Another study showed that 32 females decreased their body fat while increasing lean muscle mass after supplementing with beta alanine for 4 weeks (8).
Of course this could be down to the fact beta alanine lets you train for longer and more often but its still pretty awesome.
As an endurance runner being lean can be beneficially to increasing speed. It's also something I don't let worry me too much because getting enough fuel in has always been more important for my ability to train than my body composition. However, if beta alanine can help with this that is great.
We know how it helps a runner but what about other benefits that may sway us to give it a try? Well beta alanine has a few health benefits worth considering.
Carnosine has been show to have anti aging properties as well as to be immune boosting in research done on animals which proves promising for us humans (9).
Carnosine prevents modification in the function and structure of protein in the body, which gives it anti-aginh properties.
Dosage and How To Take It
I did a bit of reading on this and generally you should take 2-5 grams daily. There was also the suggestion of taking 2g and working up. This is the approach I took. I built up to 4g pretty much daily. There was the odd day I forgot but generally I have been pretty consistent.
The most common side effect is paraesthesia which is a tingling of the skin. This is definitely something I experienced particularly around the lips (I assumed because they touched them while drinking it). I felt it mildly and it disappeared very quickly after consuming.
The intensity of this tingling usually increases with dosage but because of the approach I took - building up - I didn't find it got worse.
There is no evidence that suggests this tingling is harmful.
Apart from that there are no other side effects.
A side effect I experienced which isn't in the literature...
I had one weird side effect when first taking beta alanine and when increasing dosage. My chest would feel overwhelmed while exercising - like I was about to hyper-ventilate. This only happened a few times though. It was a weird sensation but didn't stop me doing what I was doing.
My 90 Day Trial Taking Beta Alanine As A Runner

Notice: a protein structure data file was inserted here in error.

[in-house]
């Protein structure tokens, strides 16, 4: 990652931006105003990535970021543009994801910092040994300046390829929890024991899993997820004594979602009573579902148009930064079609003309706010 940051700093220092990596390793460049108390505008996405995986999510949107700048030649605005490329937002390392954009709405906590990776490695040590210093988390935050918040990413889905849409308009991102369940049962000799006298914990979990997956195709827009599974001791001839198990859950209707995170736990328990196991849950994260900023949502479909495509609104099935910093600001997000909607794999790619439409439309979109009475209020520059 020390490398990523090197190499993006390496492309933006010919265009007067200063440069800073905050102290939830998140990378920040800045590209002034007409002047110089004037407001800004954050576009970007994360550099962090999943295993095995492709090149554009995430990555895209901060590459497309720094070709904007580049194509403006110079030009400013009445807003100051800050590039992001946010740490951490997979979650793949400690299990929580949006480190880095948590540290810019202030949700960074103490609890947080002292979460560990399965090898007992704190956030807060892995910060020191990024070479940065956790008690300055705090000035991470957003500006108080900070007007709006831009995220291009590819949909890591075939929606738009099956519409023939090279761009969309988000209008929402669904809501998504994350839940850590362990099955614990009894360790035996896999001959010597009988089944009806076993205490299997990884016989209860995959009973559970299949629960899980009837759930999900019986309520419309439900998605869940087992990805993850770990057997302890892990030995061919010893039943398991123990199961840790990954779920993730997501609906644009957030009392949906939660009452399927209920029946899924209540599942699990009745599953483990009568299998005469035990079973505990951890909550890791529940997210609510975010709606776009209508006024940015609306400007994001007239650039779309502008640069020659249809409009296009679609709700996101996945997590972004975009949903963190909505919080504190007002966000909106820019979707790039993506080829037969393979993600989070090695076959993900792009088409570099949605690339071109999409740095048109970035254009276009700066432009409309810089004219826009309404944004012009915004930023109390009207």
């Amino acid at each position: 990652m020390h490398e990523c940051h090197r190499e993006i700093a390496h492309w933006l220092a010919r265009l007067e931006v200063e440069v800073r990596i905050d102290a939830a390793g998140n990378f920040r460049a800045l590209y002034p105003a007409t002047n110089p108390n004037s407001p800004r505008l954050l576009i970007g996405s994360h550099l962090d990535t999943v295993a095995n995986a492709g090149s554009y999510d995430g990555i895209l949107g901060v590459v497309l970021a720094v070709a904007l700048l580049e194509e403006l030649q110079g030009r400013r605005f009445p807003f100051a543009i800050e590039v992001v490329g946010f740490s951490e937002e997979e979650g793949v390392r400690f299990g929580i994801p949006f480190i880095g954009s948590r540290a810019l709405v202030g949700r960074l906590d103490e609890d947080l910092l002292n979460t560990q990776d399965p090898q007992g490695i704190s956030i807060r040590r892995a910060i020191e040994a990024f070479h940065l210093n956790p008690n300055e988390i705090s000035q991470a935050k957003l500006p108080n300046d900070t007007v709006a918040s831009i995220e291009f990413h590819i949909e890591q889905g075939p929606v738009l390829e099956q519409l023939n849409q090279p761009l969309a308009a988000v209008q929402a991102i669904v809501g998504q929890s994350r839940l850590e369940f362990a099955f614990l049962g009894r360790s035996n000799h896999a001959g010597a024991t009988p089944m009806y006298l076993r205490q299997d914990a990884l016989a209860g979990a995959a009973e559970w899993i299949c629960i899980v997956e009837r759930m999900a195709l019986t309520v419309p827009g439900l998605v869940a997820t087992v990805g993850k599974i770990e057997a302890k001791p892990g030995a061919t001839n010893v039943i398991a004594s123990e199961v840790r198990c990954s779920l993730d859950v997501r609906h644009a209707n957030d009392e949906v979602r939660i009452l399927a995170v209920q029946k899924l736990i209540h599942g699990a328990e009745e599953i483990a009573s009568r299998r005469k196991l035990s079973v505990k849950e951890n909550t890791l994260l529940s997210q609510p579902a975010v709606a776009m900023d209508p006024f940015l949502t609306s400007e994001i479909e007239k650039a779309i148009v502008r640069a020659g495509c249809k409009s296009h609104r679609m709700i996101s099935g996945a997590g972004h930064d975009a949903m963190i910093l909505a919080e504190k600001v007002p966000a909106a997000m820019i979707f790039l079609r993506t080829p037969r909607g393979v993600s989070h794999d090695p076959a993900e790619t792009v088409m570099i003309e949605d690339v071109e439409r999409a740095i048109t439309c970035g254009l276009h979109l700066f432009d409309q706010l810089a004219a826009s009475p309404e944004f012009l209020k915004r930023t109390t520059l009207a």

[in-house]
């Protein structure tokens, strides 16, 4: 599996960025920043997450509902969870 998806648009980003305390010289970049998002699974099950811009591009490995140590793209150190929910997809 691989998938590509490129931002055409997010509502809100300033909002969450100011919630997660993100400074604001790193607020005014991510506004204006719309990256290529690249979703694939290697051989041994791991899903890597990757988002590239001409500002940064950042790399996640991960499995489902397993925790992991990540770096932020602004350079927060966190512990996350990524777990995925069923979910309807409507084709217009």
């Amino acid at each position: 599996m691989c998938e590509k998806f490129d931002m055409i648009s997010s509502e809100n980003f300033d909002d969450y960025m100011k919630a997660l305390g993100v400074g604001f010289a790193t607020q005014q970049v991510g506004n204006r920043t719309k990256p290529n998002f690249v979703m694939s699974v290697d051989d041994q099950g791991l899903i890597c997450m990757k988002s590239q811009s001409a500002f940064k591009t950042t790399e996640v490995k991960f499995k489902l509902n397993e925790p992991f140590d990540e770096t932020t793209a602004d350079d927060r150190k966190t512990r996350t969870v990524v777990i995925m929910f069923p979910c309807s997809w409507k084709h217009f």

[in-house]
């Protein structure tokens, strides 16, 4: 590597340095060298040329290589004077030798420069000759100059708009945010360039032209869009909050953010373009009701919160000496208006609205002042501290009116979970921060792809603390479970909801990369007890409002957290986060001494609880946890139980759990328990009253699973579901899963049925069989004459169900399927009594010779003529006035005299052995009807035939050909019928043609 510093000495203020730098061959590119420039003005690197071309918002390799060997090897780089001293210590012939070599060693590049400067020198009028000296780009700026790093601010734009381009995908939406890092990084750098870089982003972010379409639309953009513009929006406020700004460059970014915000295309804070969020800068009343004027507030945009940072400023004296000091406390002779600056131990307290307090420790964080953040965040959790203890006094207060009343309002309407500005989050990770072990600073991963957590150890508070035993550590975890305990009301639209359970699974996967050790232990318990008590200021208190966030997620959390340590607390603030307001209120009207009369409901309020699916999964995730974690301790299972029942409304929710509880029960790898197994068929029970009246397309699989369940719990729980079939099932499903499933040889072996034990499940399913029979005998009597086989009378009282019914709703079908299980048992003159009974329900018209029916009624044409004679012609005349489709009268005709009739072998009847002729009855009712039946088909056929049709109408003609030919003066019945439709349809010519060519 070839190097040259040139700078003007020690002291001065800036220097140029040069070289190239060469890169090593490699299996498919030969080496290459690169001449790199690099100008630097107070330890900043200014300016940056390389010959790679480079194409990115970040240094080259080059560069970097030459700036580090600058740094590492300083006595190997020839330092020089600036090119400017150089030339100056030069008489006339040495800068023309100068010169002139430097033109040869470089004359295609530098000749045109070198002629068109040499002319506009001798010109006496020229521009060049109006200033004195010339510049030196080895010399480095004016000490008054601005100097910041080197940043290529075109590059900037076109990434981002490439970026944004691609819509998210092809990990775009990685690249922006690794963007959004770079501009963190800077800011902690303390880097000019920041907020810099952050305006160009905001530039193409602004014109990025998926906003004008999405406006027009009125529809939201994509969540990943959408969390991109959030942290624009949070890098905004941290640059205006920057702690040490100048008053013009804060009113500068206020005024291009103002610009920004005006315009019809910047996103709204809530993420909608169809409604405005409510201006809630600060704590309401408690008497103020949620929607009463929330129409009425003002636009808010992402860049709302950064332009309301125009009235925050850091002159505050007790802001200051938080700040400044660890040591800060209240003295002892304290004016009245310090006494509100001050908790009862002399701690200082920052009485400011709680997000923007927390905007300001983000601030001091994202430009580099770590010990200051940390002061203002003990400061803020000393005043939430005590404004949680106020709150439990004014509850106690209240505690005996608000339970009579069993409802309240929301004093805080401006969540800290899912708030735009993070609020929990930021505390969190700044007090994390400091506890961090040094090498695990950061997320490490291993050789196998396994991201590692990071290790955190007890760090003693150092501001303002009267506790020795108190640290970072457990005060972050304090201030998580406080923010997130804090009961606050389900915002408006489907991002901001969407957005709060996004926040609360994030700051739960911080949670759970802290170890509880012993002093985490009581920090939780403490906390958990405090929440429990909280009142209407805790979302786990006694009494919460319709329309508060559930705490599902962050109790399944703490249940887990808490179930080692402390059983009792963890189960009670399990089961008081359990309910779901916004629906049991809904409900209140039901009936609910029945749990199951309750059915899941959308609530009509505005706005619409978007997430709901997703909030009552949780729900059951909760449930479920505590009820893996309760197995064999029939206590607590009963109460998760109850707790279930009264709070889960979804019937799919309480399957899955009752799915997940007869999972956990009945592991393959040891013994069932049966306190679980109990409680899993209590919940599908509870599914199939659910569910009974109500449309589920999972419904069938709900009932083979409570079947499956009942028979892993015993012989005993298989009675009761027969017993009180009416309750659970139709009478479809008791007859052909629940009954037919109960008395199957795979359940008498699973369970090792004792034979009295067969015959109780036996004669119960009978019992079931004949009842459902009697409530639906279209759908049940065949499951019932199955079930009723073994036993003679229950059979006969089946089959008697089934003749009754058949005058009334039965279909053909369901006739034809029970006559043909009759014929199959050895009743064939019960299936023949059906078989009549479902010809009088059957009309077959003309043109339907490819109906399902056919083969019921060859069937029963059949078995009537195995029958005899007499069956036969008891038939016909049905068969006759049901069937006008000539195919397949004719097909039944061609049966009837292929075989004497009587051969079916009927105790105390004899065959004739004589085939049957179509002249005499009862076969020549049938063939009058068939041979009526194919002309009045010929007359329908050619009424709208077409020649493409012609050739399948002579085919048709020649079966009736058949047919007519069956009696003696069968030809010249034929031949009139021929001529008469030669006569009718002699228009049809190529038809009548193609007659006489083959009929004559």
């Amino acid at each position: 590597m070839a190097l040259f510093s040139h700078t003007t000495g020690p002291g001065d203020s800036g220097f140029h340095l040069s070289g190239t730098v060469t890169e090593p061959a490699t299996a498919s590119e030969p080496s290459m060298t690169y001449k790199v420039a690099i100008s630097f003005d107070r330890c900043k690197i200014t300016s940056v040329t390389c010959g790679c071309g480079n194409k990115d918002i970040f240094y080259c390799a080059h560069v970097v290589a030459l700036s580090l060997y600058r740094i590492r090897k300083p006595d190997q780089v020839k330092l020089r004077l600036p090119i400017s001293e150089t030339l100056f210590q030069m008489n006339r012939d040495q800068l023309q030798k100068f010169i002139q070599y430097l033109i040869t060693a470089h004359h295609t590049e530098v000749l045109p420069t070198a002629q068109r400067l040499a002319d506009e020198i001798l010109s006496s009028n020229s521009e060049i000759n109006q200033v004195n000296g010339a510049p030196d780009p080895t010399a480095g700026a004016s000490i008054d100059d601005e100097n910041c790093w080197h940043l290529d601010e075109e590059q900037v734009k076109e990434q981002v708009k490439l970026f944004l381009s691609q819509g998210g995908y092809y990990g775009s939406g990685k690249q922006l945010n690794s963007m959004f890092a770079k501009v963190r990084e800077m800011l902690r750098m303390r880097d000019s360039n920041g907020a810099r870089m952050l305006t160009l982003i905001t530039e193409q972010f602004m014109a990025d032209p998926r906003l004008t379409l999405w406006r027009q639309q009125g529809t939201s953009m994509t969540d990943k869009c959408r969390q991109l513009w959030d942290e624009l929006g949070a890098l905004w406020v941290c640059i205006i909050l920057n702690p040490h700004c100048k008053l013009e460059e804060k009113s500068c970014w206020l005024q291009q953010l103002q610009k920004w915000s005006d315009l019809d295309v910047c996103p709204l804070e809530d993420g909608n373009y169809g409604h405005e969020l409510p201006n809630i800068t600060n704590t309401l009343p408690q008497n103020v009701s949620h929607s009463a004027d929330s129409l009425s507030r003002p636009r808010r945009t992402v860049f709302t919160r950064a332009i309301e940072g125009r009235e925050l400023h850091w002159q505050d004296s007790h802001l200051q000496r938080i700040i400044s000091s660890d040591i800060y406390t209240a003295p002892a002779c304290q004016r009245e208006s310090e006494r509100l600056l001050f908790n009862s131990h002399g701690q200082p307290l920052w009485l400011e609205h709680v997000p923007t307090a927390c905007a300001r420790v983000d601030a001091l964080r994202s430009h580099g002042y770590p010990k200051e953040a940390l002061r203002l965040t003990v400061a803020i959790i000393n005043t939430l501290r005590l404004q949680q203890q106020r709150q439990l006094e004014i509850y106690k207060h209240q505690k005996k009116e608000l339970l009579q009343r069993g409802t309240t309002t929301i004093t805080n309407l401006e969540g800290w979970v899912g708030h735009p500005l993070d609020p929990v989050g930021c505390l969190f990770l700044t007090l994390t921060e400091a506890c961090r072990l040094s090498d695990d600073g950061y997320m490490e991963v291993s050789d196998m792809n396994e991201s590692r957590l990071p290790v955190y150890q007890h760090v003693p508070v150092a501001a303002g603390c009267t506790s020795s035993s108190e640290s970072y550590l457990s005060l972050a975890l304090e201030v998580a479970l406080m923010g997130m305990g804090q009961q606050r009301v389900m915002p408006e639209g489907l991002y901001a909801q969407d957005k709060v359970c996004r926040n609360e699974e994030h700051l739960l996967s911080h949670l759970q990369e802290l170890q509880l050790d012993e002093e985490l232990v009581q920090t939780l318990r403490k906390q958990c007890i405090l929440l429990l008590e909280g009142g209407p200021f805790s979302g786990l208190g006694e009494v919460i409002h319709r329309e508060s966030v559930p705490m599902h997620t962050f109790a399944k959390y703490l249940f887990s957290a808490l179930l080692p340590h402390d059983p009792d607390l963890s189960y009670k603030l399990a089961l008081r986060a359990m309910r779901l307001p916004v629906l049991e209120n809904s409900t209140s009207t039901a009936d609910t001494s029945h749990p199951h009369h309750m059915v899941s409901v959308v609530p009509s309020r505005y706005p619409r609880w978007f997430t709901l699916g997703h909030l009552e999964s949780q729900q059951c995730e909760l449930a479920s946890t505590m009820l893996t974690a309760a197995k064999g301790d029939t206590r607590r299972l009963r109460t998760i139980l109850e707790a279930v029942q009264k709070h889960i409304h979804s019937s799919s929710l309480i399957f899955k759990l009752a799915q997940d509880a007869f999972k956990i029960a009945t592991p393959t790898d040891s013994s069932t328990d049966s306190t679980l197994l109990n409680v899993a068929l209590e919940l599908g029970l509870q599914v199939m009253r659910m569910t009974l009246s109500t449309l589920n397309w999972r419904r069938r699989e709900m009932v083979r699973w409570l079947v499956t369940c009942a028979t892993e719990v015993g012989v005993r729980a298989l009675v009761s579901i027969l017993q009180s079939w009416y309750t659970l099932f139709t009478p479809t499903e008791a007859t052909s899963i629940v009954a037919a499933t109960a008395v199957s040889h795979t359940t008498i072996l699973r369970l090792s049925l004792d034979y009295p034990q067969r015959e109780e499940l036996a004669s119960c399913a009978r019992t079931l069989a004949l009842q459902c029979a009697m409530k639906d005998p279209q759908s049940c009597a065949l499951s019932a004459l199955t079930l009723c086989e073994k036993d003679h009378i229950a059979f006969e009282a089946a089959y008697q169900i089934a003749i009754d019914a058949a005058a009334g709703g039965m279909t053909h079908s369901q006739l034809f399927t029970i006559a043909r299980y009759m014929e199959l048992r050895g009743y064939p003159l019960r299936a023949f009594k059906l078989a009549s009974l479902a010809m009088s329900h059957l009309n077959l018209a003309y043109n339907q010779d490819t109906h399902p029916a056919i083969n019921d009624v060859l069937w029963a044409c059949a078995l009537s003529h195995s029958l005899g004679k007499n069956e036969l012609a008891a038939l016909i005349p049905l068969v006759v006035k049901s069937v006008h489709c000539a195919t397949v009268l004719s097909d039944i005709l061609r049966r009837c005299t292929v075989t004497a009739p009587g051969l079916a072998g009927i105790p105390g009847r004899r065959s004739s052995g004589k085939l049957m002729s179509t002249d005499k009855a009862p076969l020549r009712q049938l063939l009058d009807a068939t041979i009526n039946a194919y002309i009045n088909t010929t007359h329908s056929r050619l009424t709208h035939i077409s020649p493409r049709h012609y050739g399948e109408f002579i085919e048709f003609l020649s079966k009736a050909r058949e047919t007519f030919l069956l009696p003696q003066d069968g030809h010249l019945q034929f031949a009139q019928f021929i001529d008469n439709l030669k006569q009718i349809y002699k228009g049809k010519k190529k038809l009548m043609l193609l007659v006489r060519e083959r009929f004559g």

So I have been taking beta alanine for 90 days now. I didn't take anything else. i took my 2-4g half an hour before each run, including some races.
For me I felt a benefit from the first time of taking it.
Harder runs felt "easier" and when I say easier they felt comparatively easier; they were still hard. I felt like I could run at a tougher pace for longer too.
Of course this could be a placebo effect but one morning before a run I totally forgot to take it. It was a bit early and I was faffing trying to get out the door.
While out I thought it felt really tough - tougher than usual - and then it clicked I hadn't taken my beta alanine beforehand. There was a definite difference in effort compared to my subsequent runs and although I could have just been having a bad morning and it could be a complete coincidence I hadn't taken the beta alanine; I believe it wasn't a coincidence.
While I found beta alanine beneficial for training, I didn't think it had a significant impact on my races.
I did a fair few races (mostly 10ks) and don't feel taking beta alanine helped improve my times. I base this on my experience, my previous times and my training.
Having said that, my recent races have been in the heat and I have performed better in the heat than expected.
I usually don't do so well. So this could be something the beta alanine has potentially helped with because it feels "easier".
However overall, I can't see any difference in my racing performance as a result of it. Of course though, the fact that I feel it makes my training easier, is probably going to contribute to my racing times over the long term.
Also I only really raced 10ks and it would be interesting to see if it had any impact on shorter distances like 3k or 5k (which are the shortest I like to race).
I also noticed that I had improved recovery from training.
Whereas before it would take me a few days to recover from a hard training session, I found I felt pretty good the next day.
This is a pretty miraculous thing to happen to me. I am not like others who can go out and bang out a hard workout after a hard workout - I need more time to recover.
I have to be quite careful too not to overdo it as it can cause me to have an asthma issues. So I have to walk a fine line.
One thing that I didn't experience was a reduction in body fat. I don't feel my body composition has changed as a result of beta alanine. I am quite slender anyway but do notice differences over the year. I haven't noticed anything so far while taking beta alanine.
I feel beta alanine has been helpful as a pre workout supplement and I will continue to take it but probably only will before hard workout sessions where I need the extra help or where I am feeling tired.
I will probably try a period of time without it so see if it really did make any difference. When I do I will update this article.
Have you taken beta alanine? How did you get along with it? Do you still take it?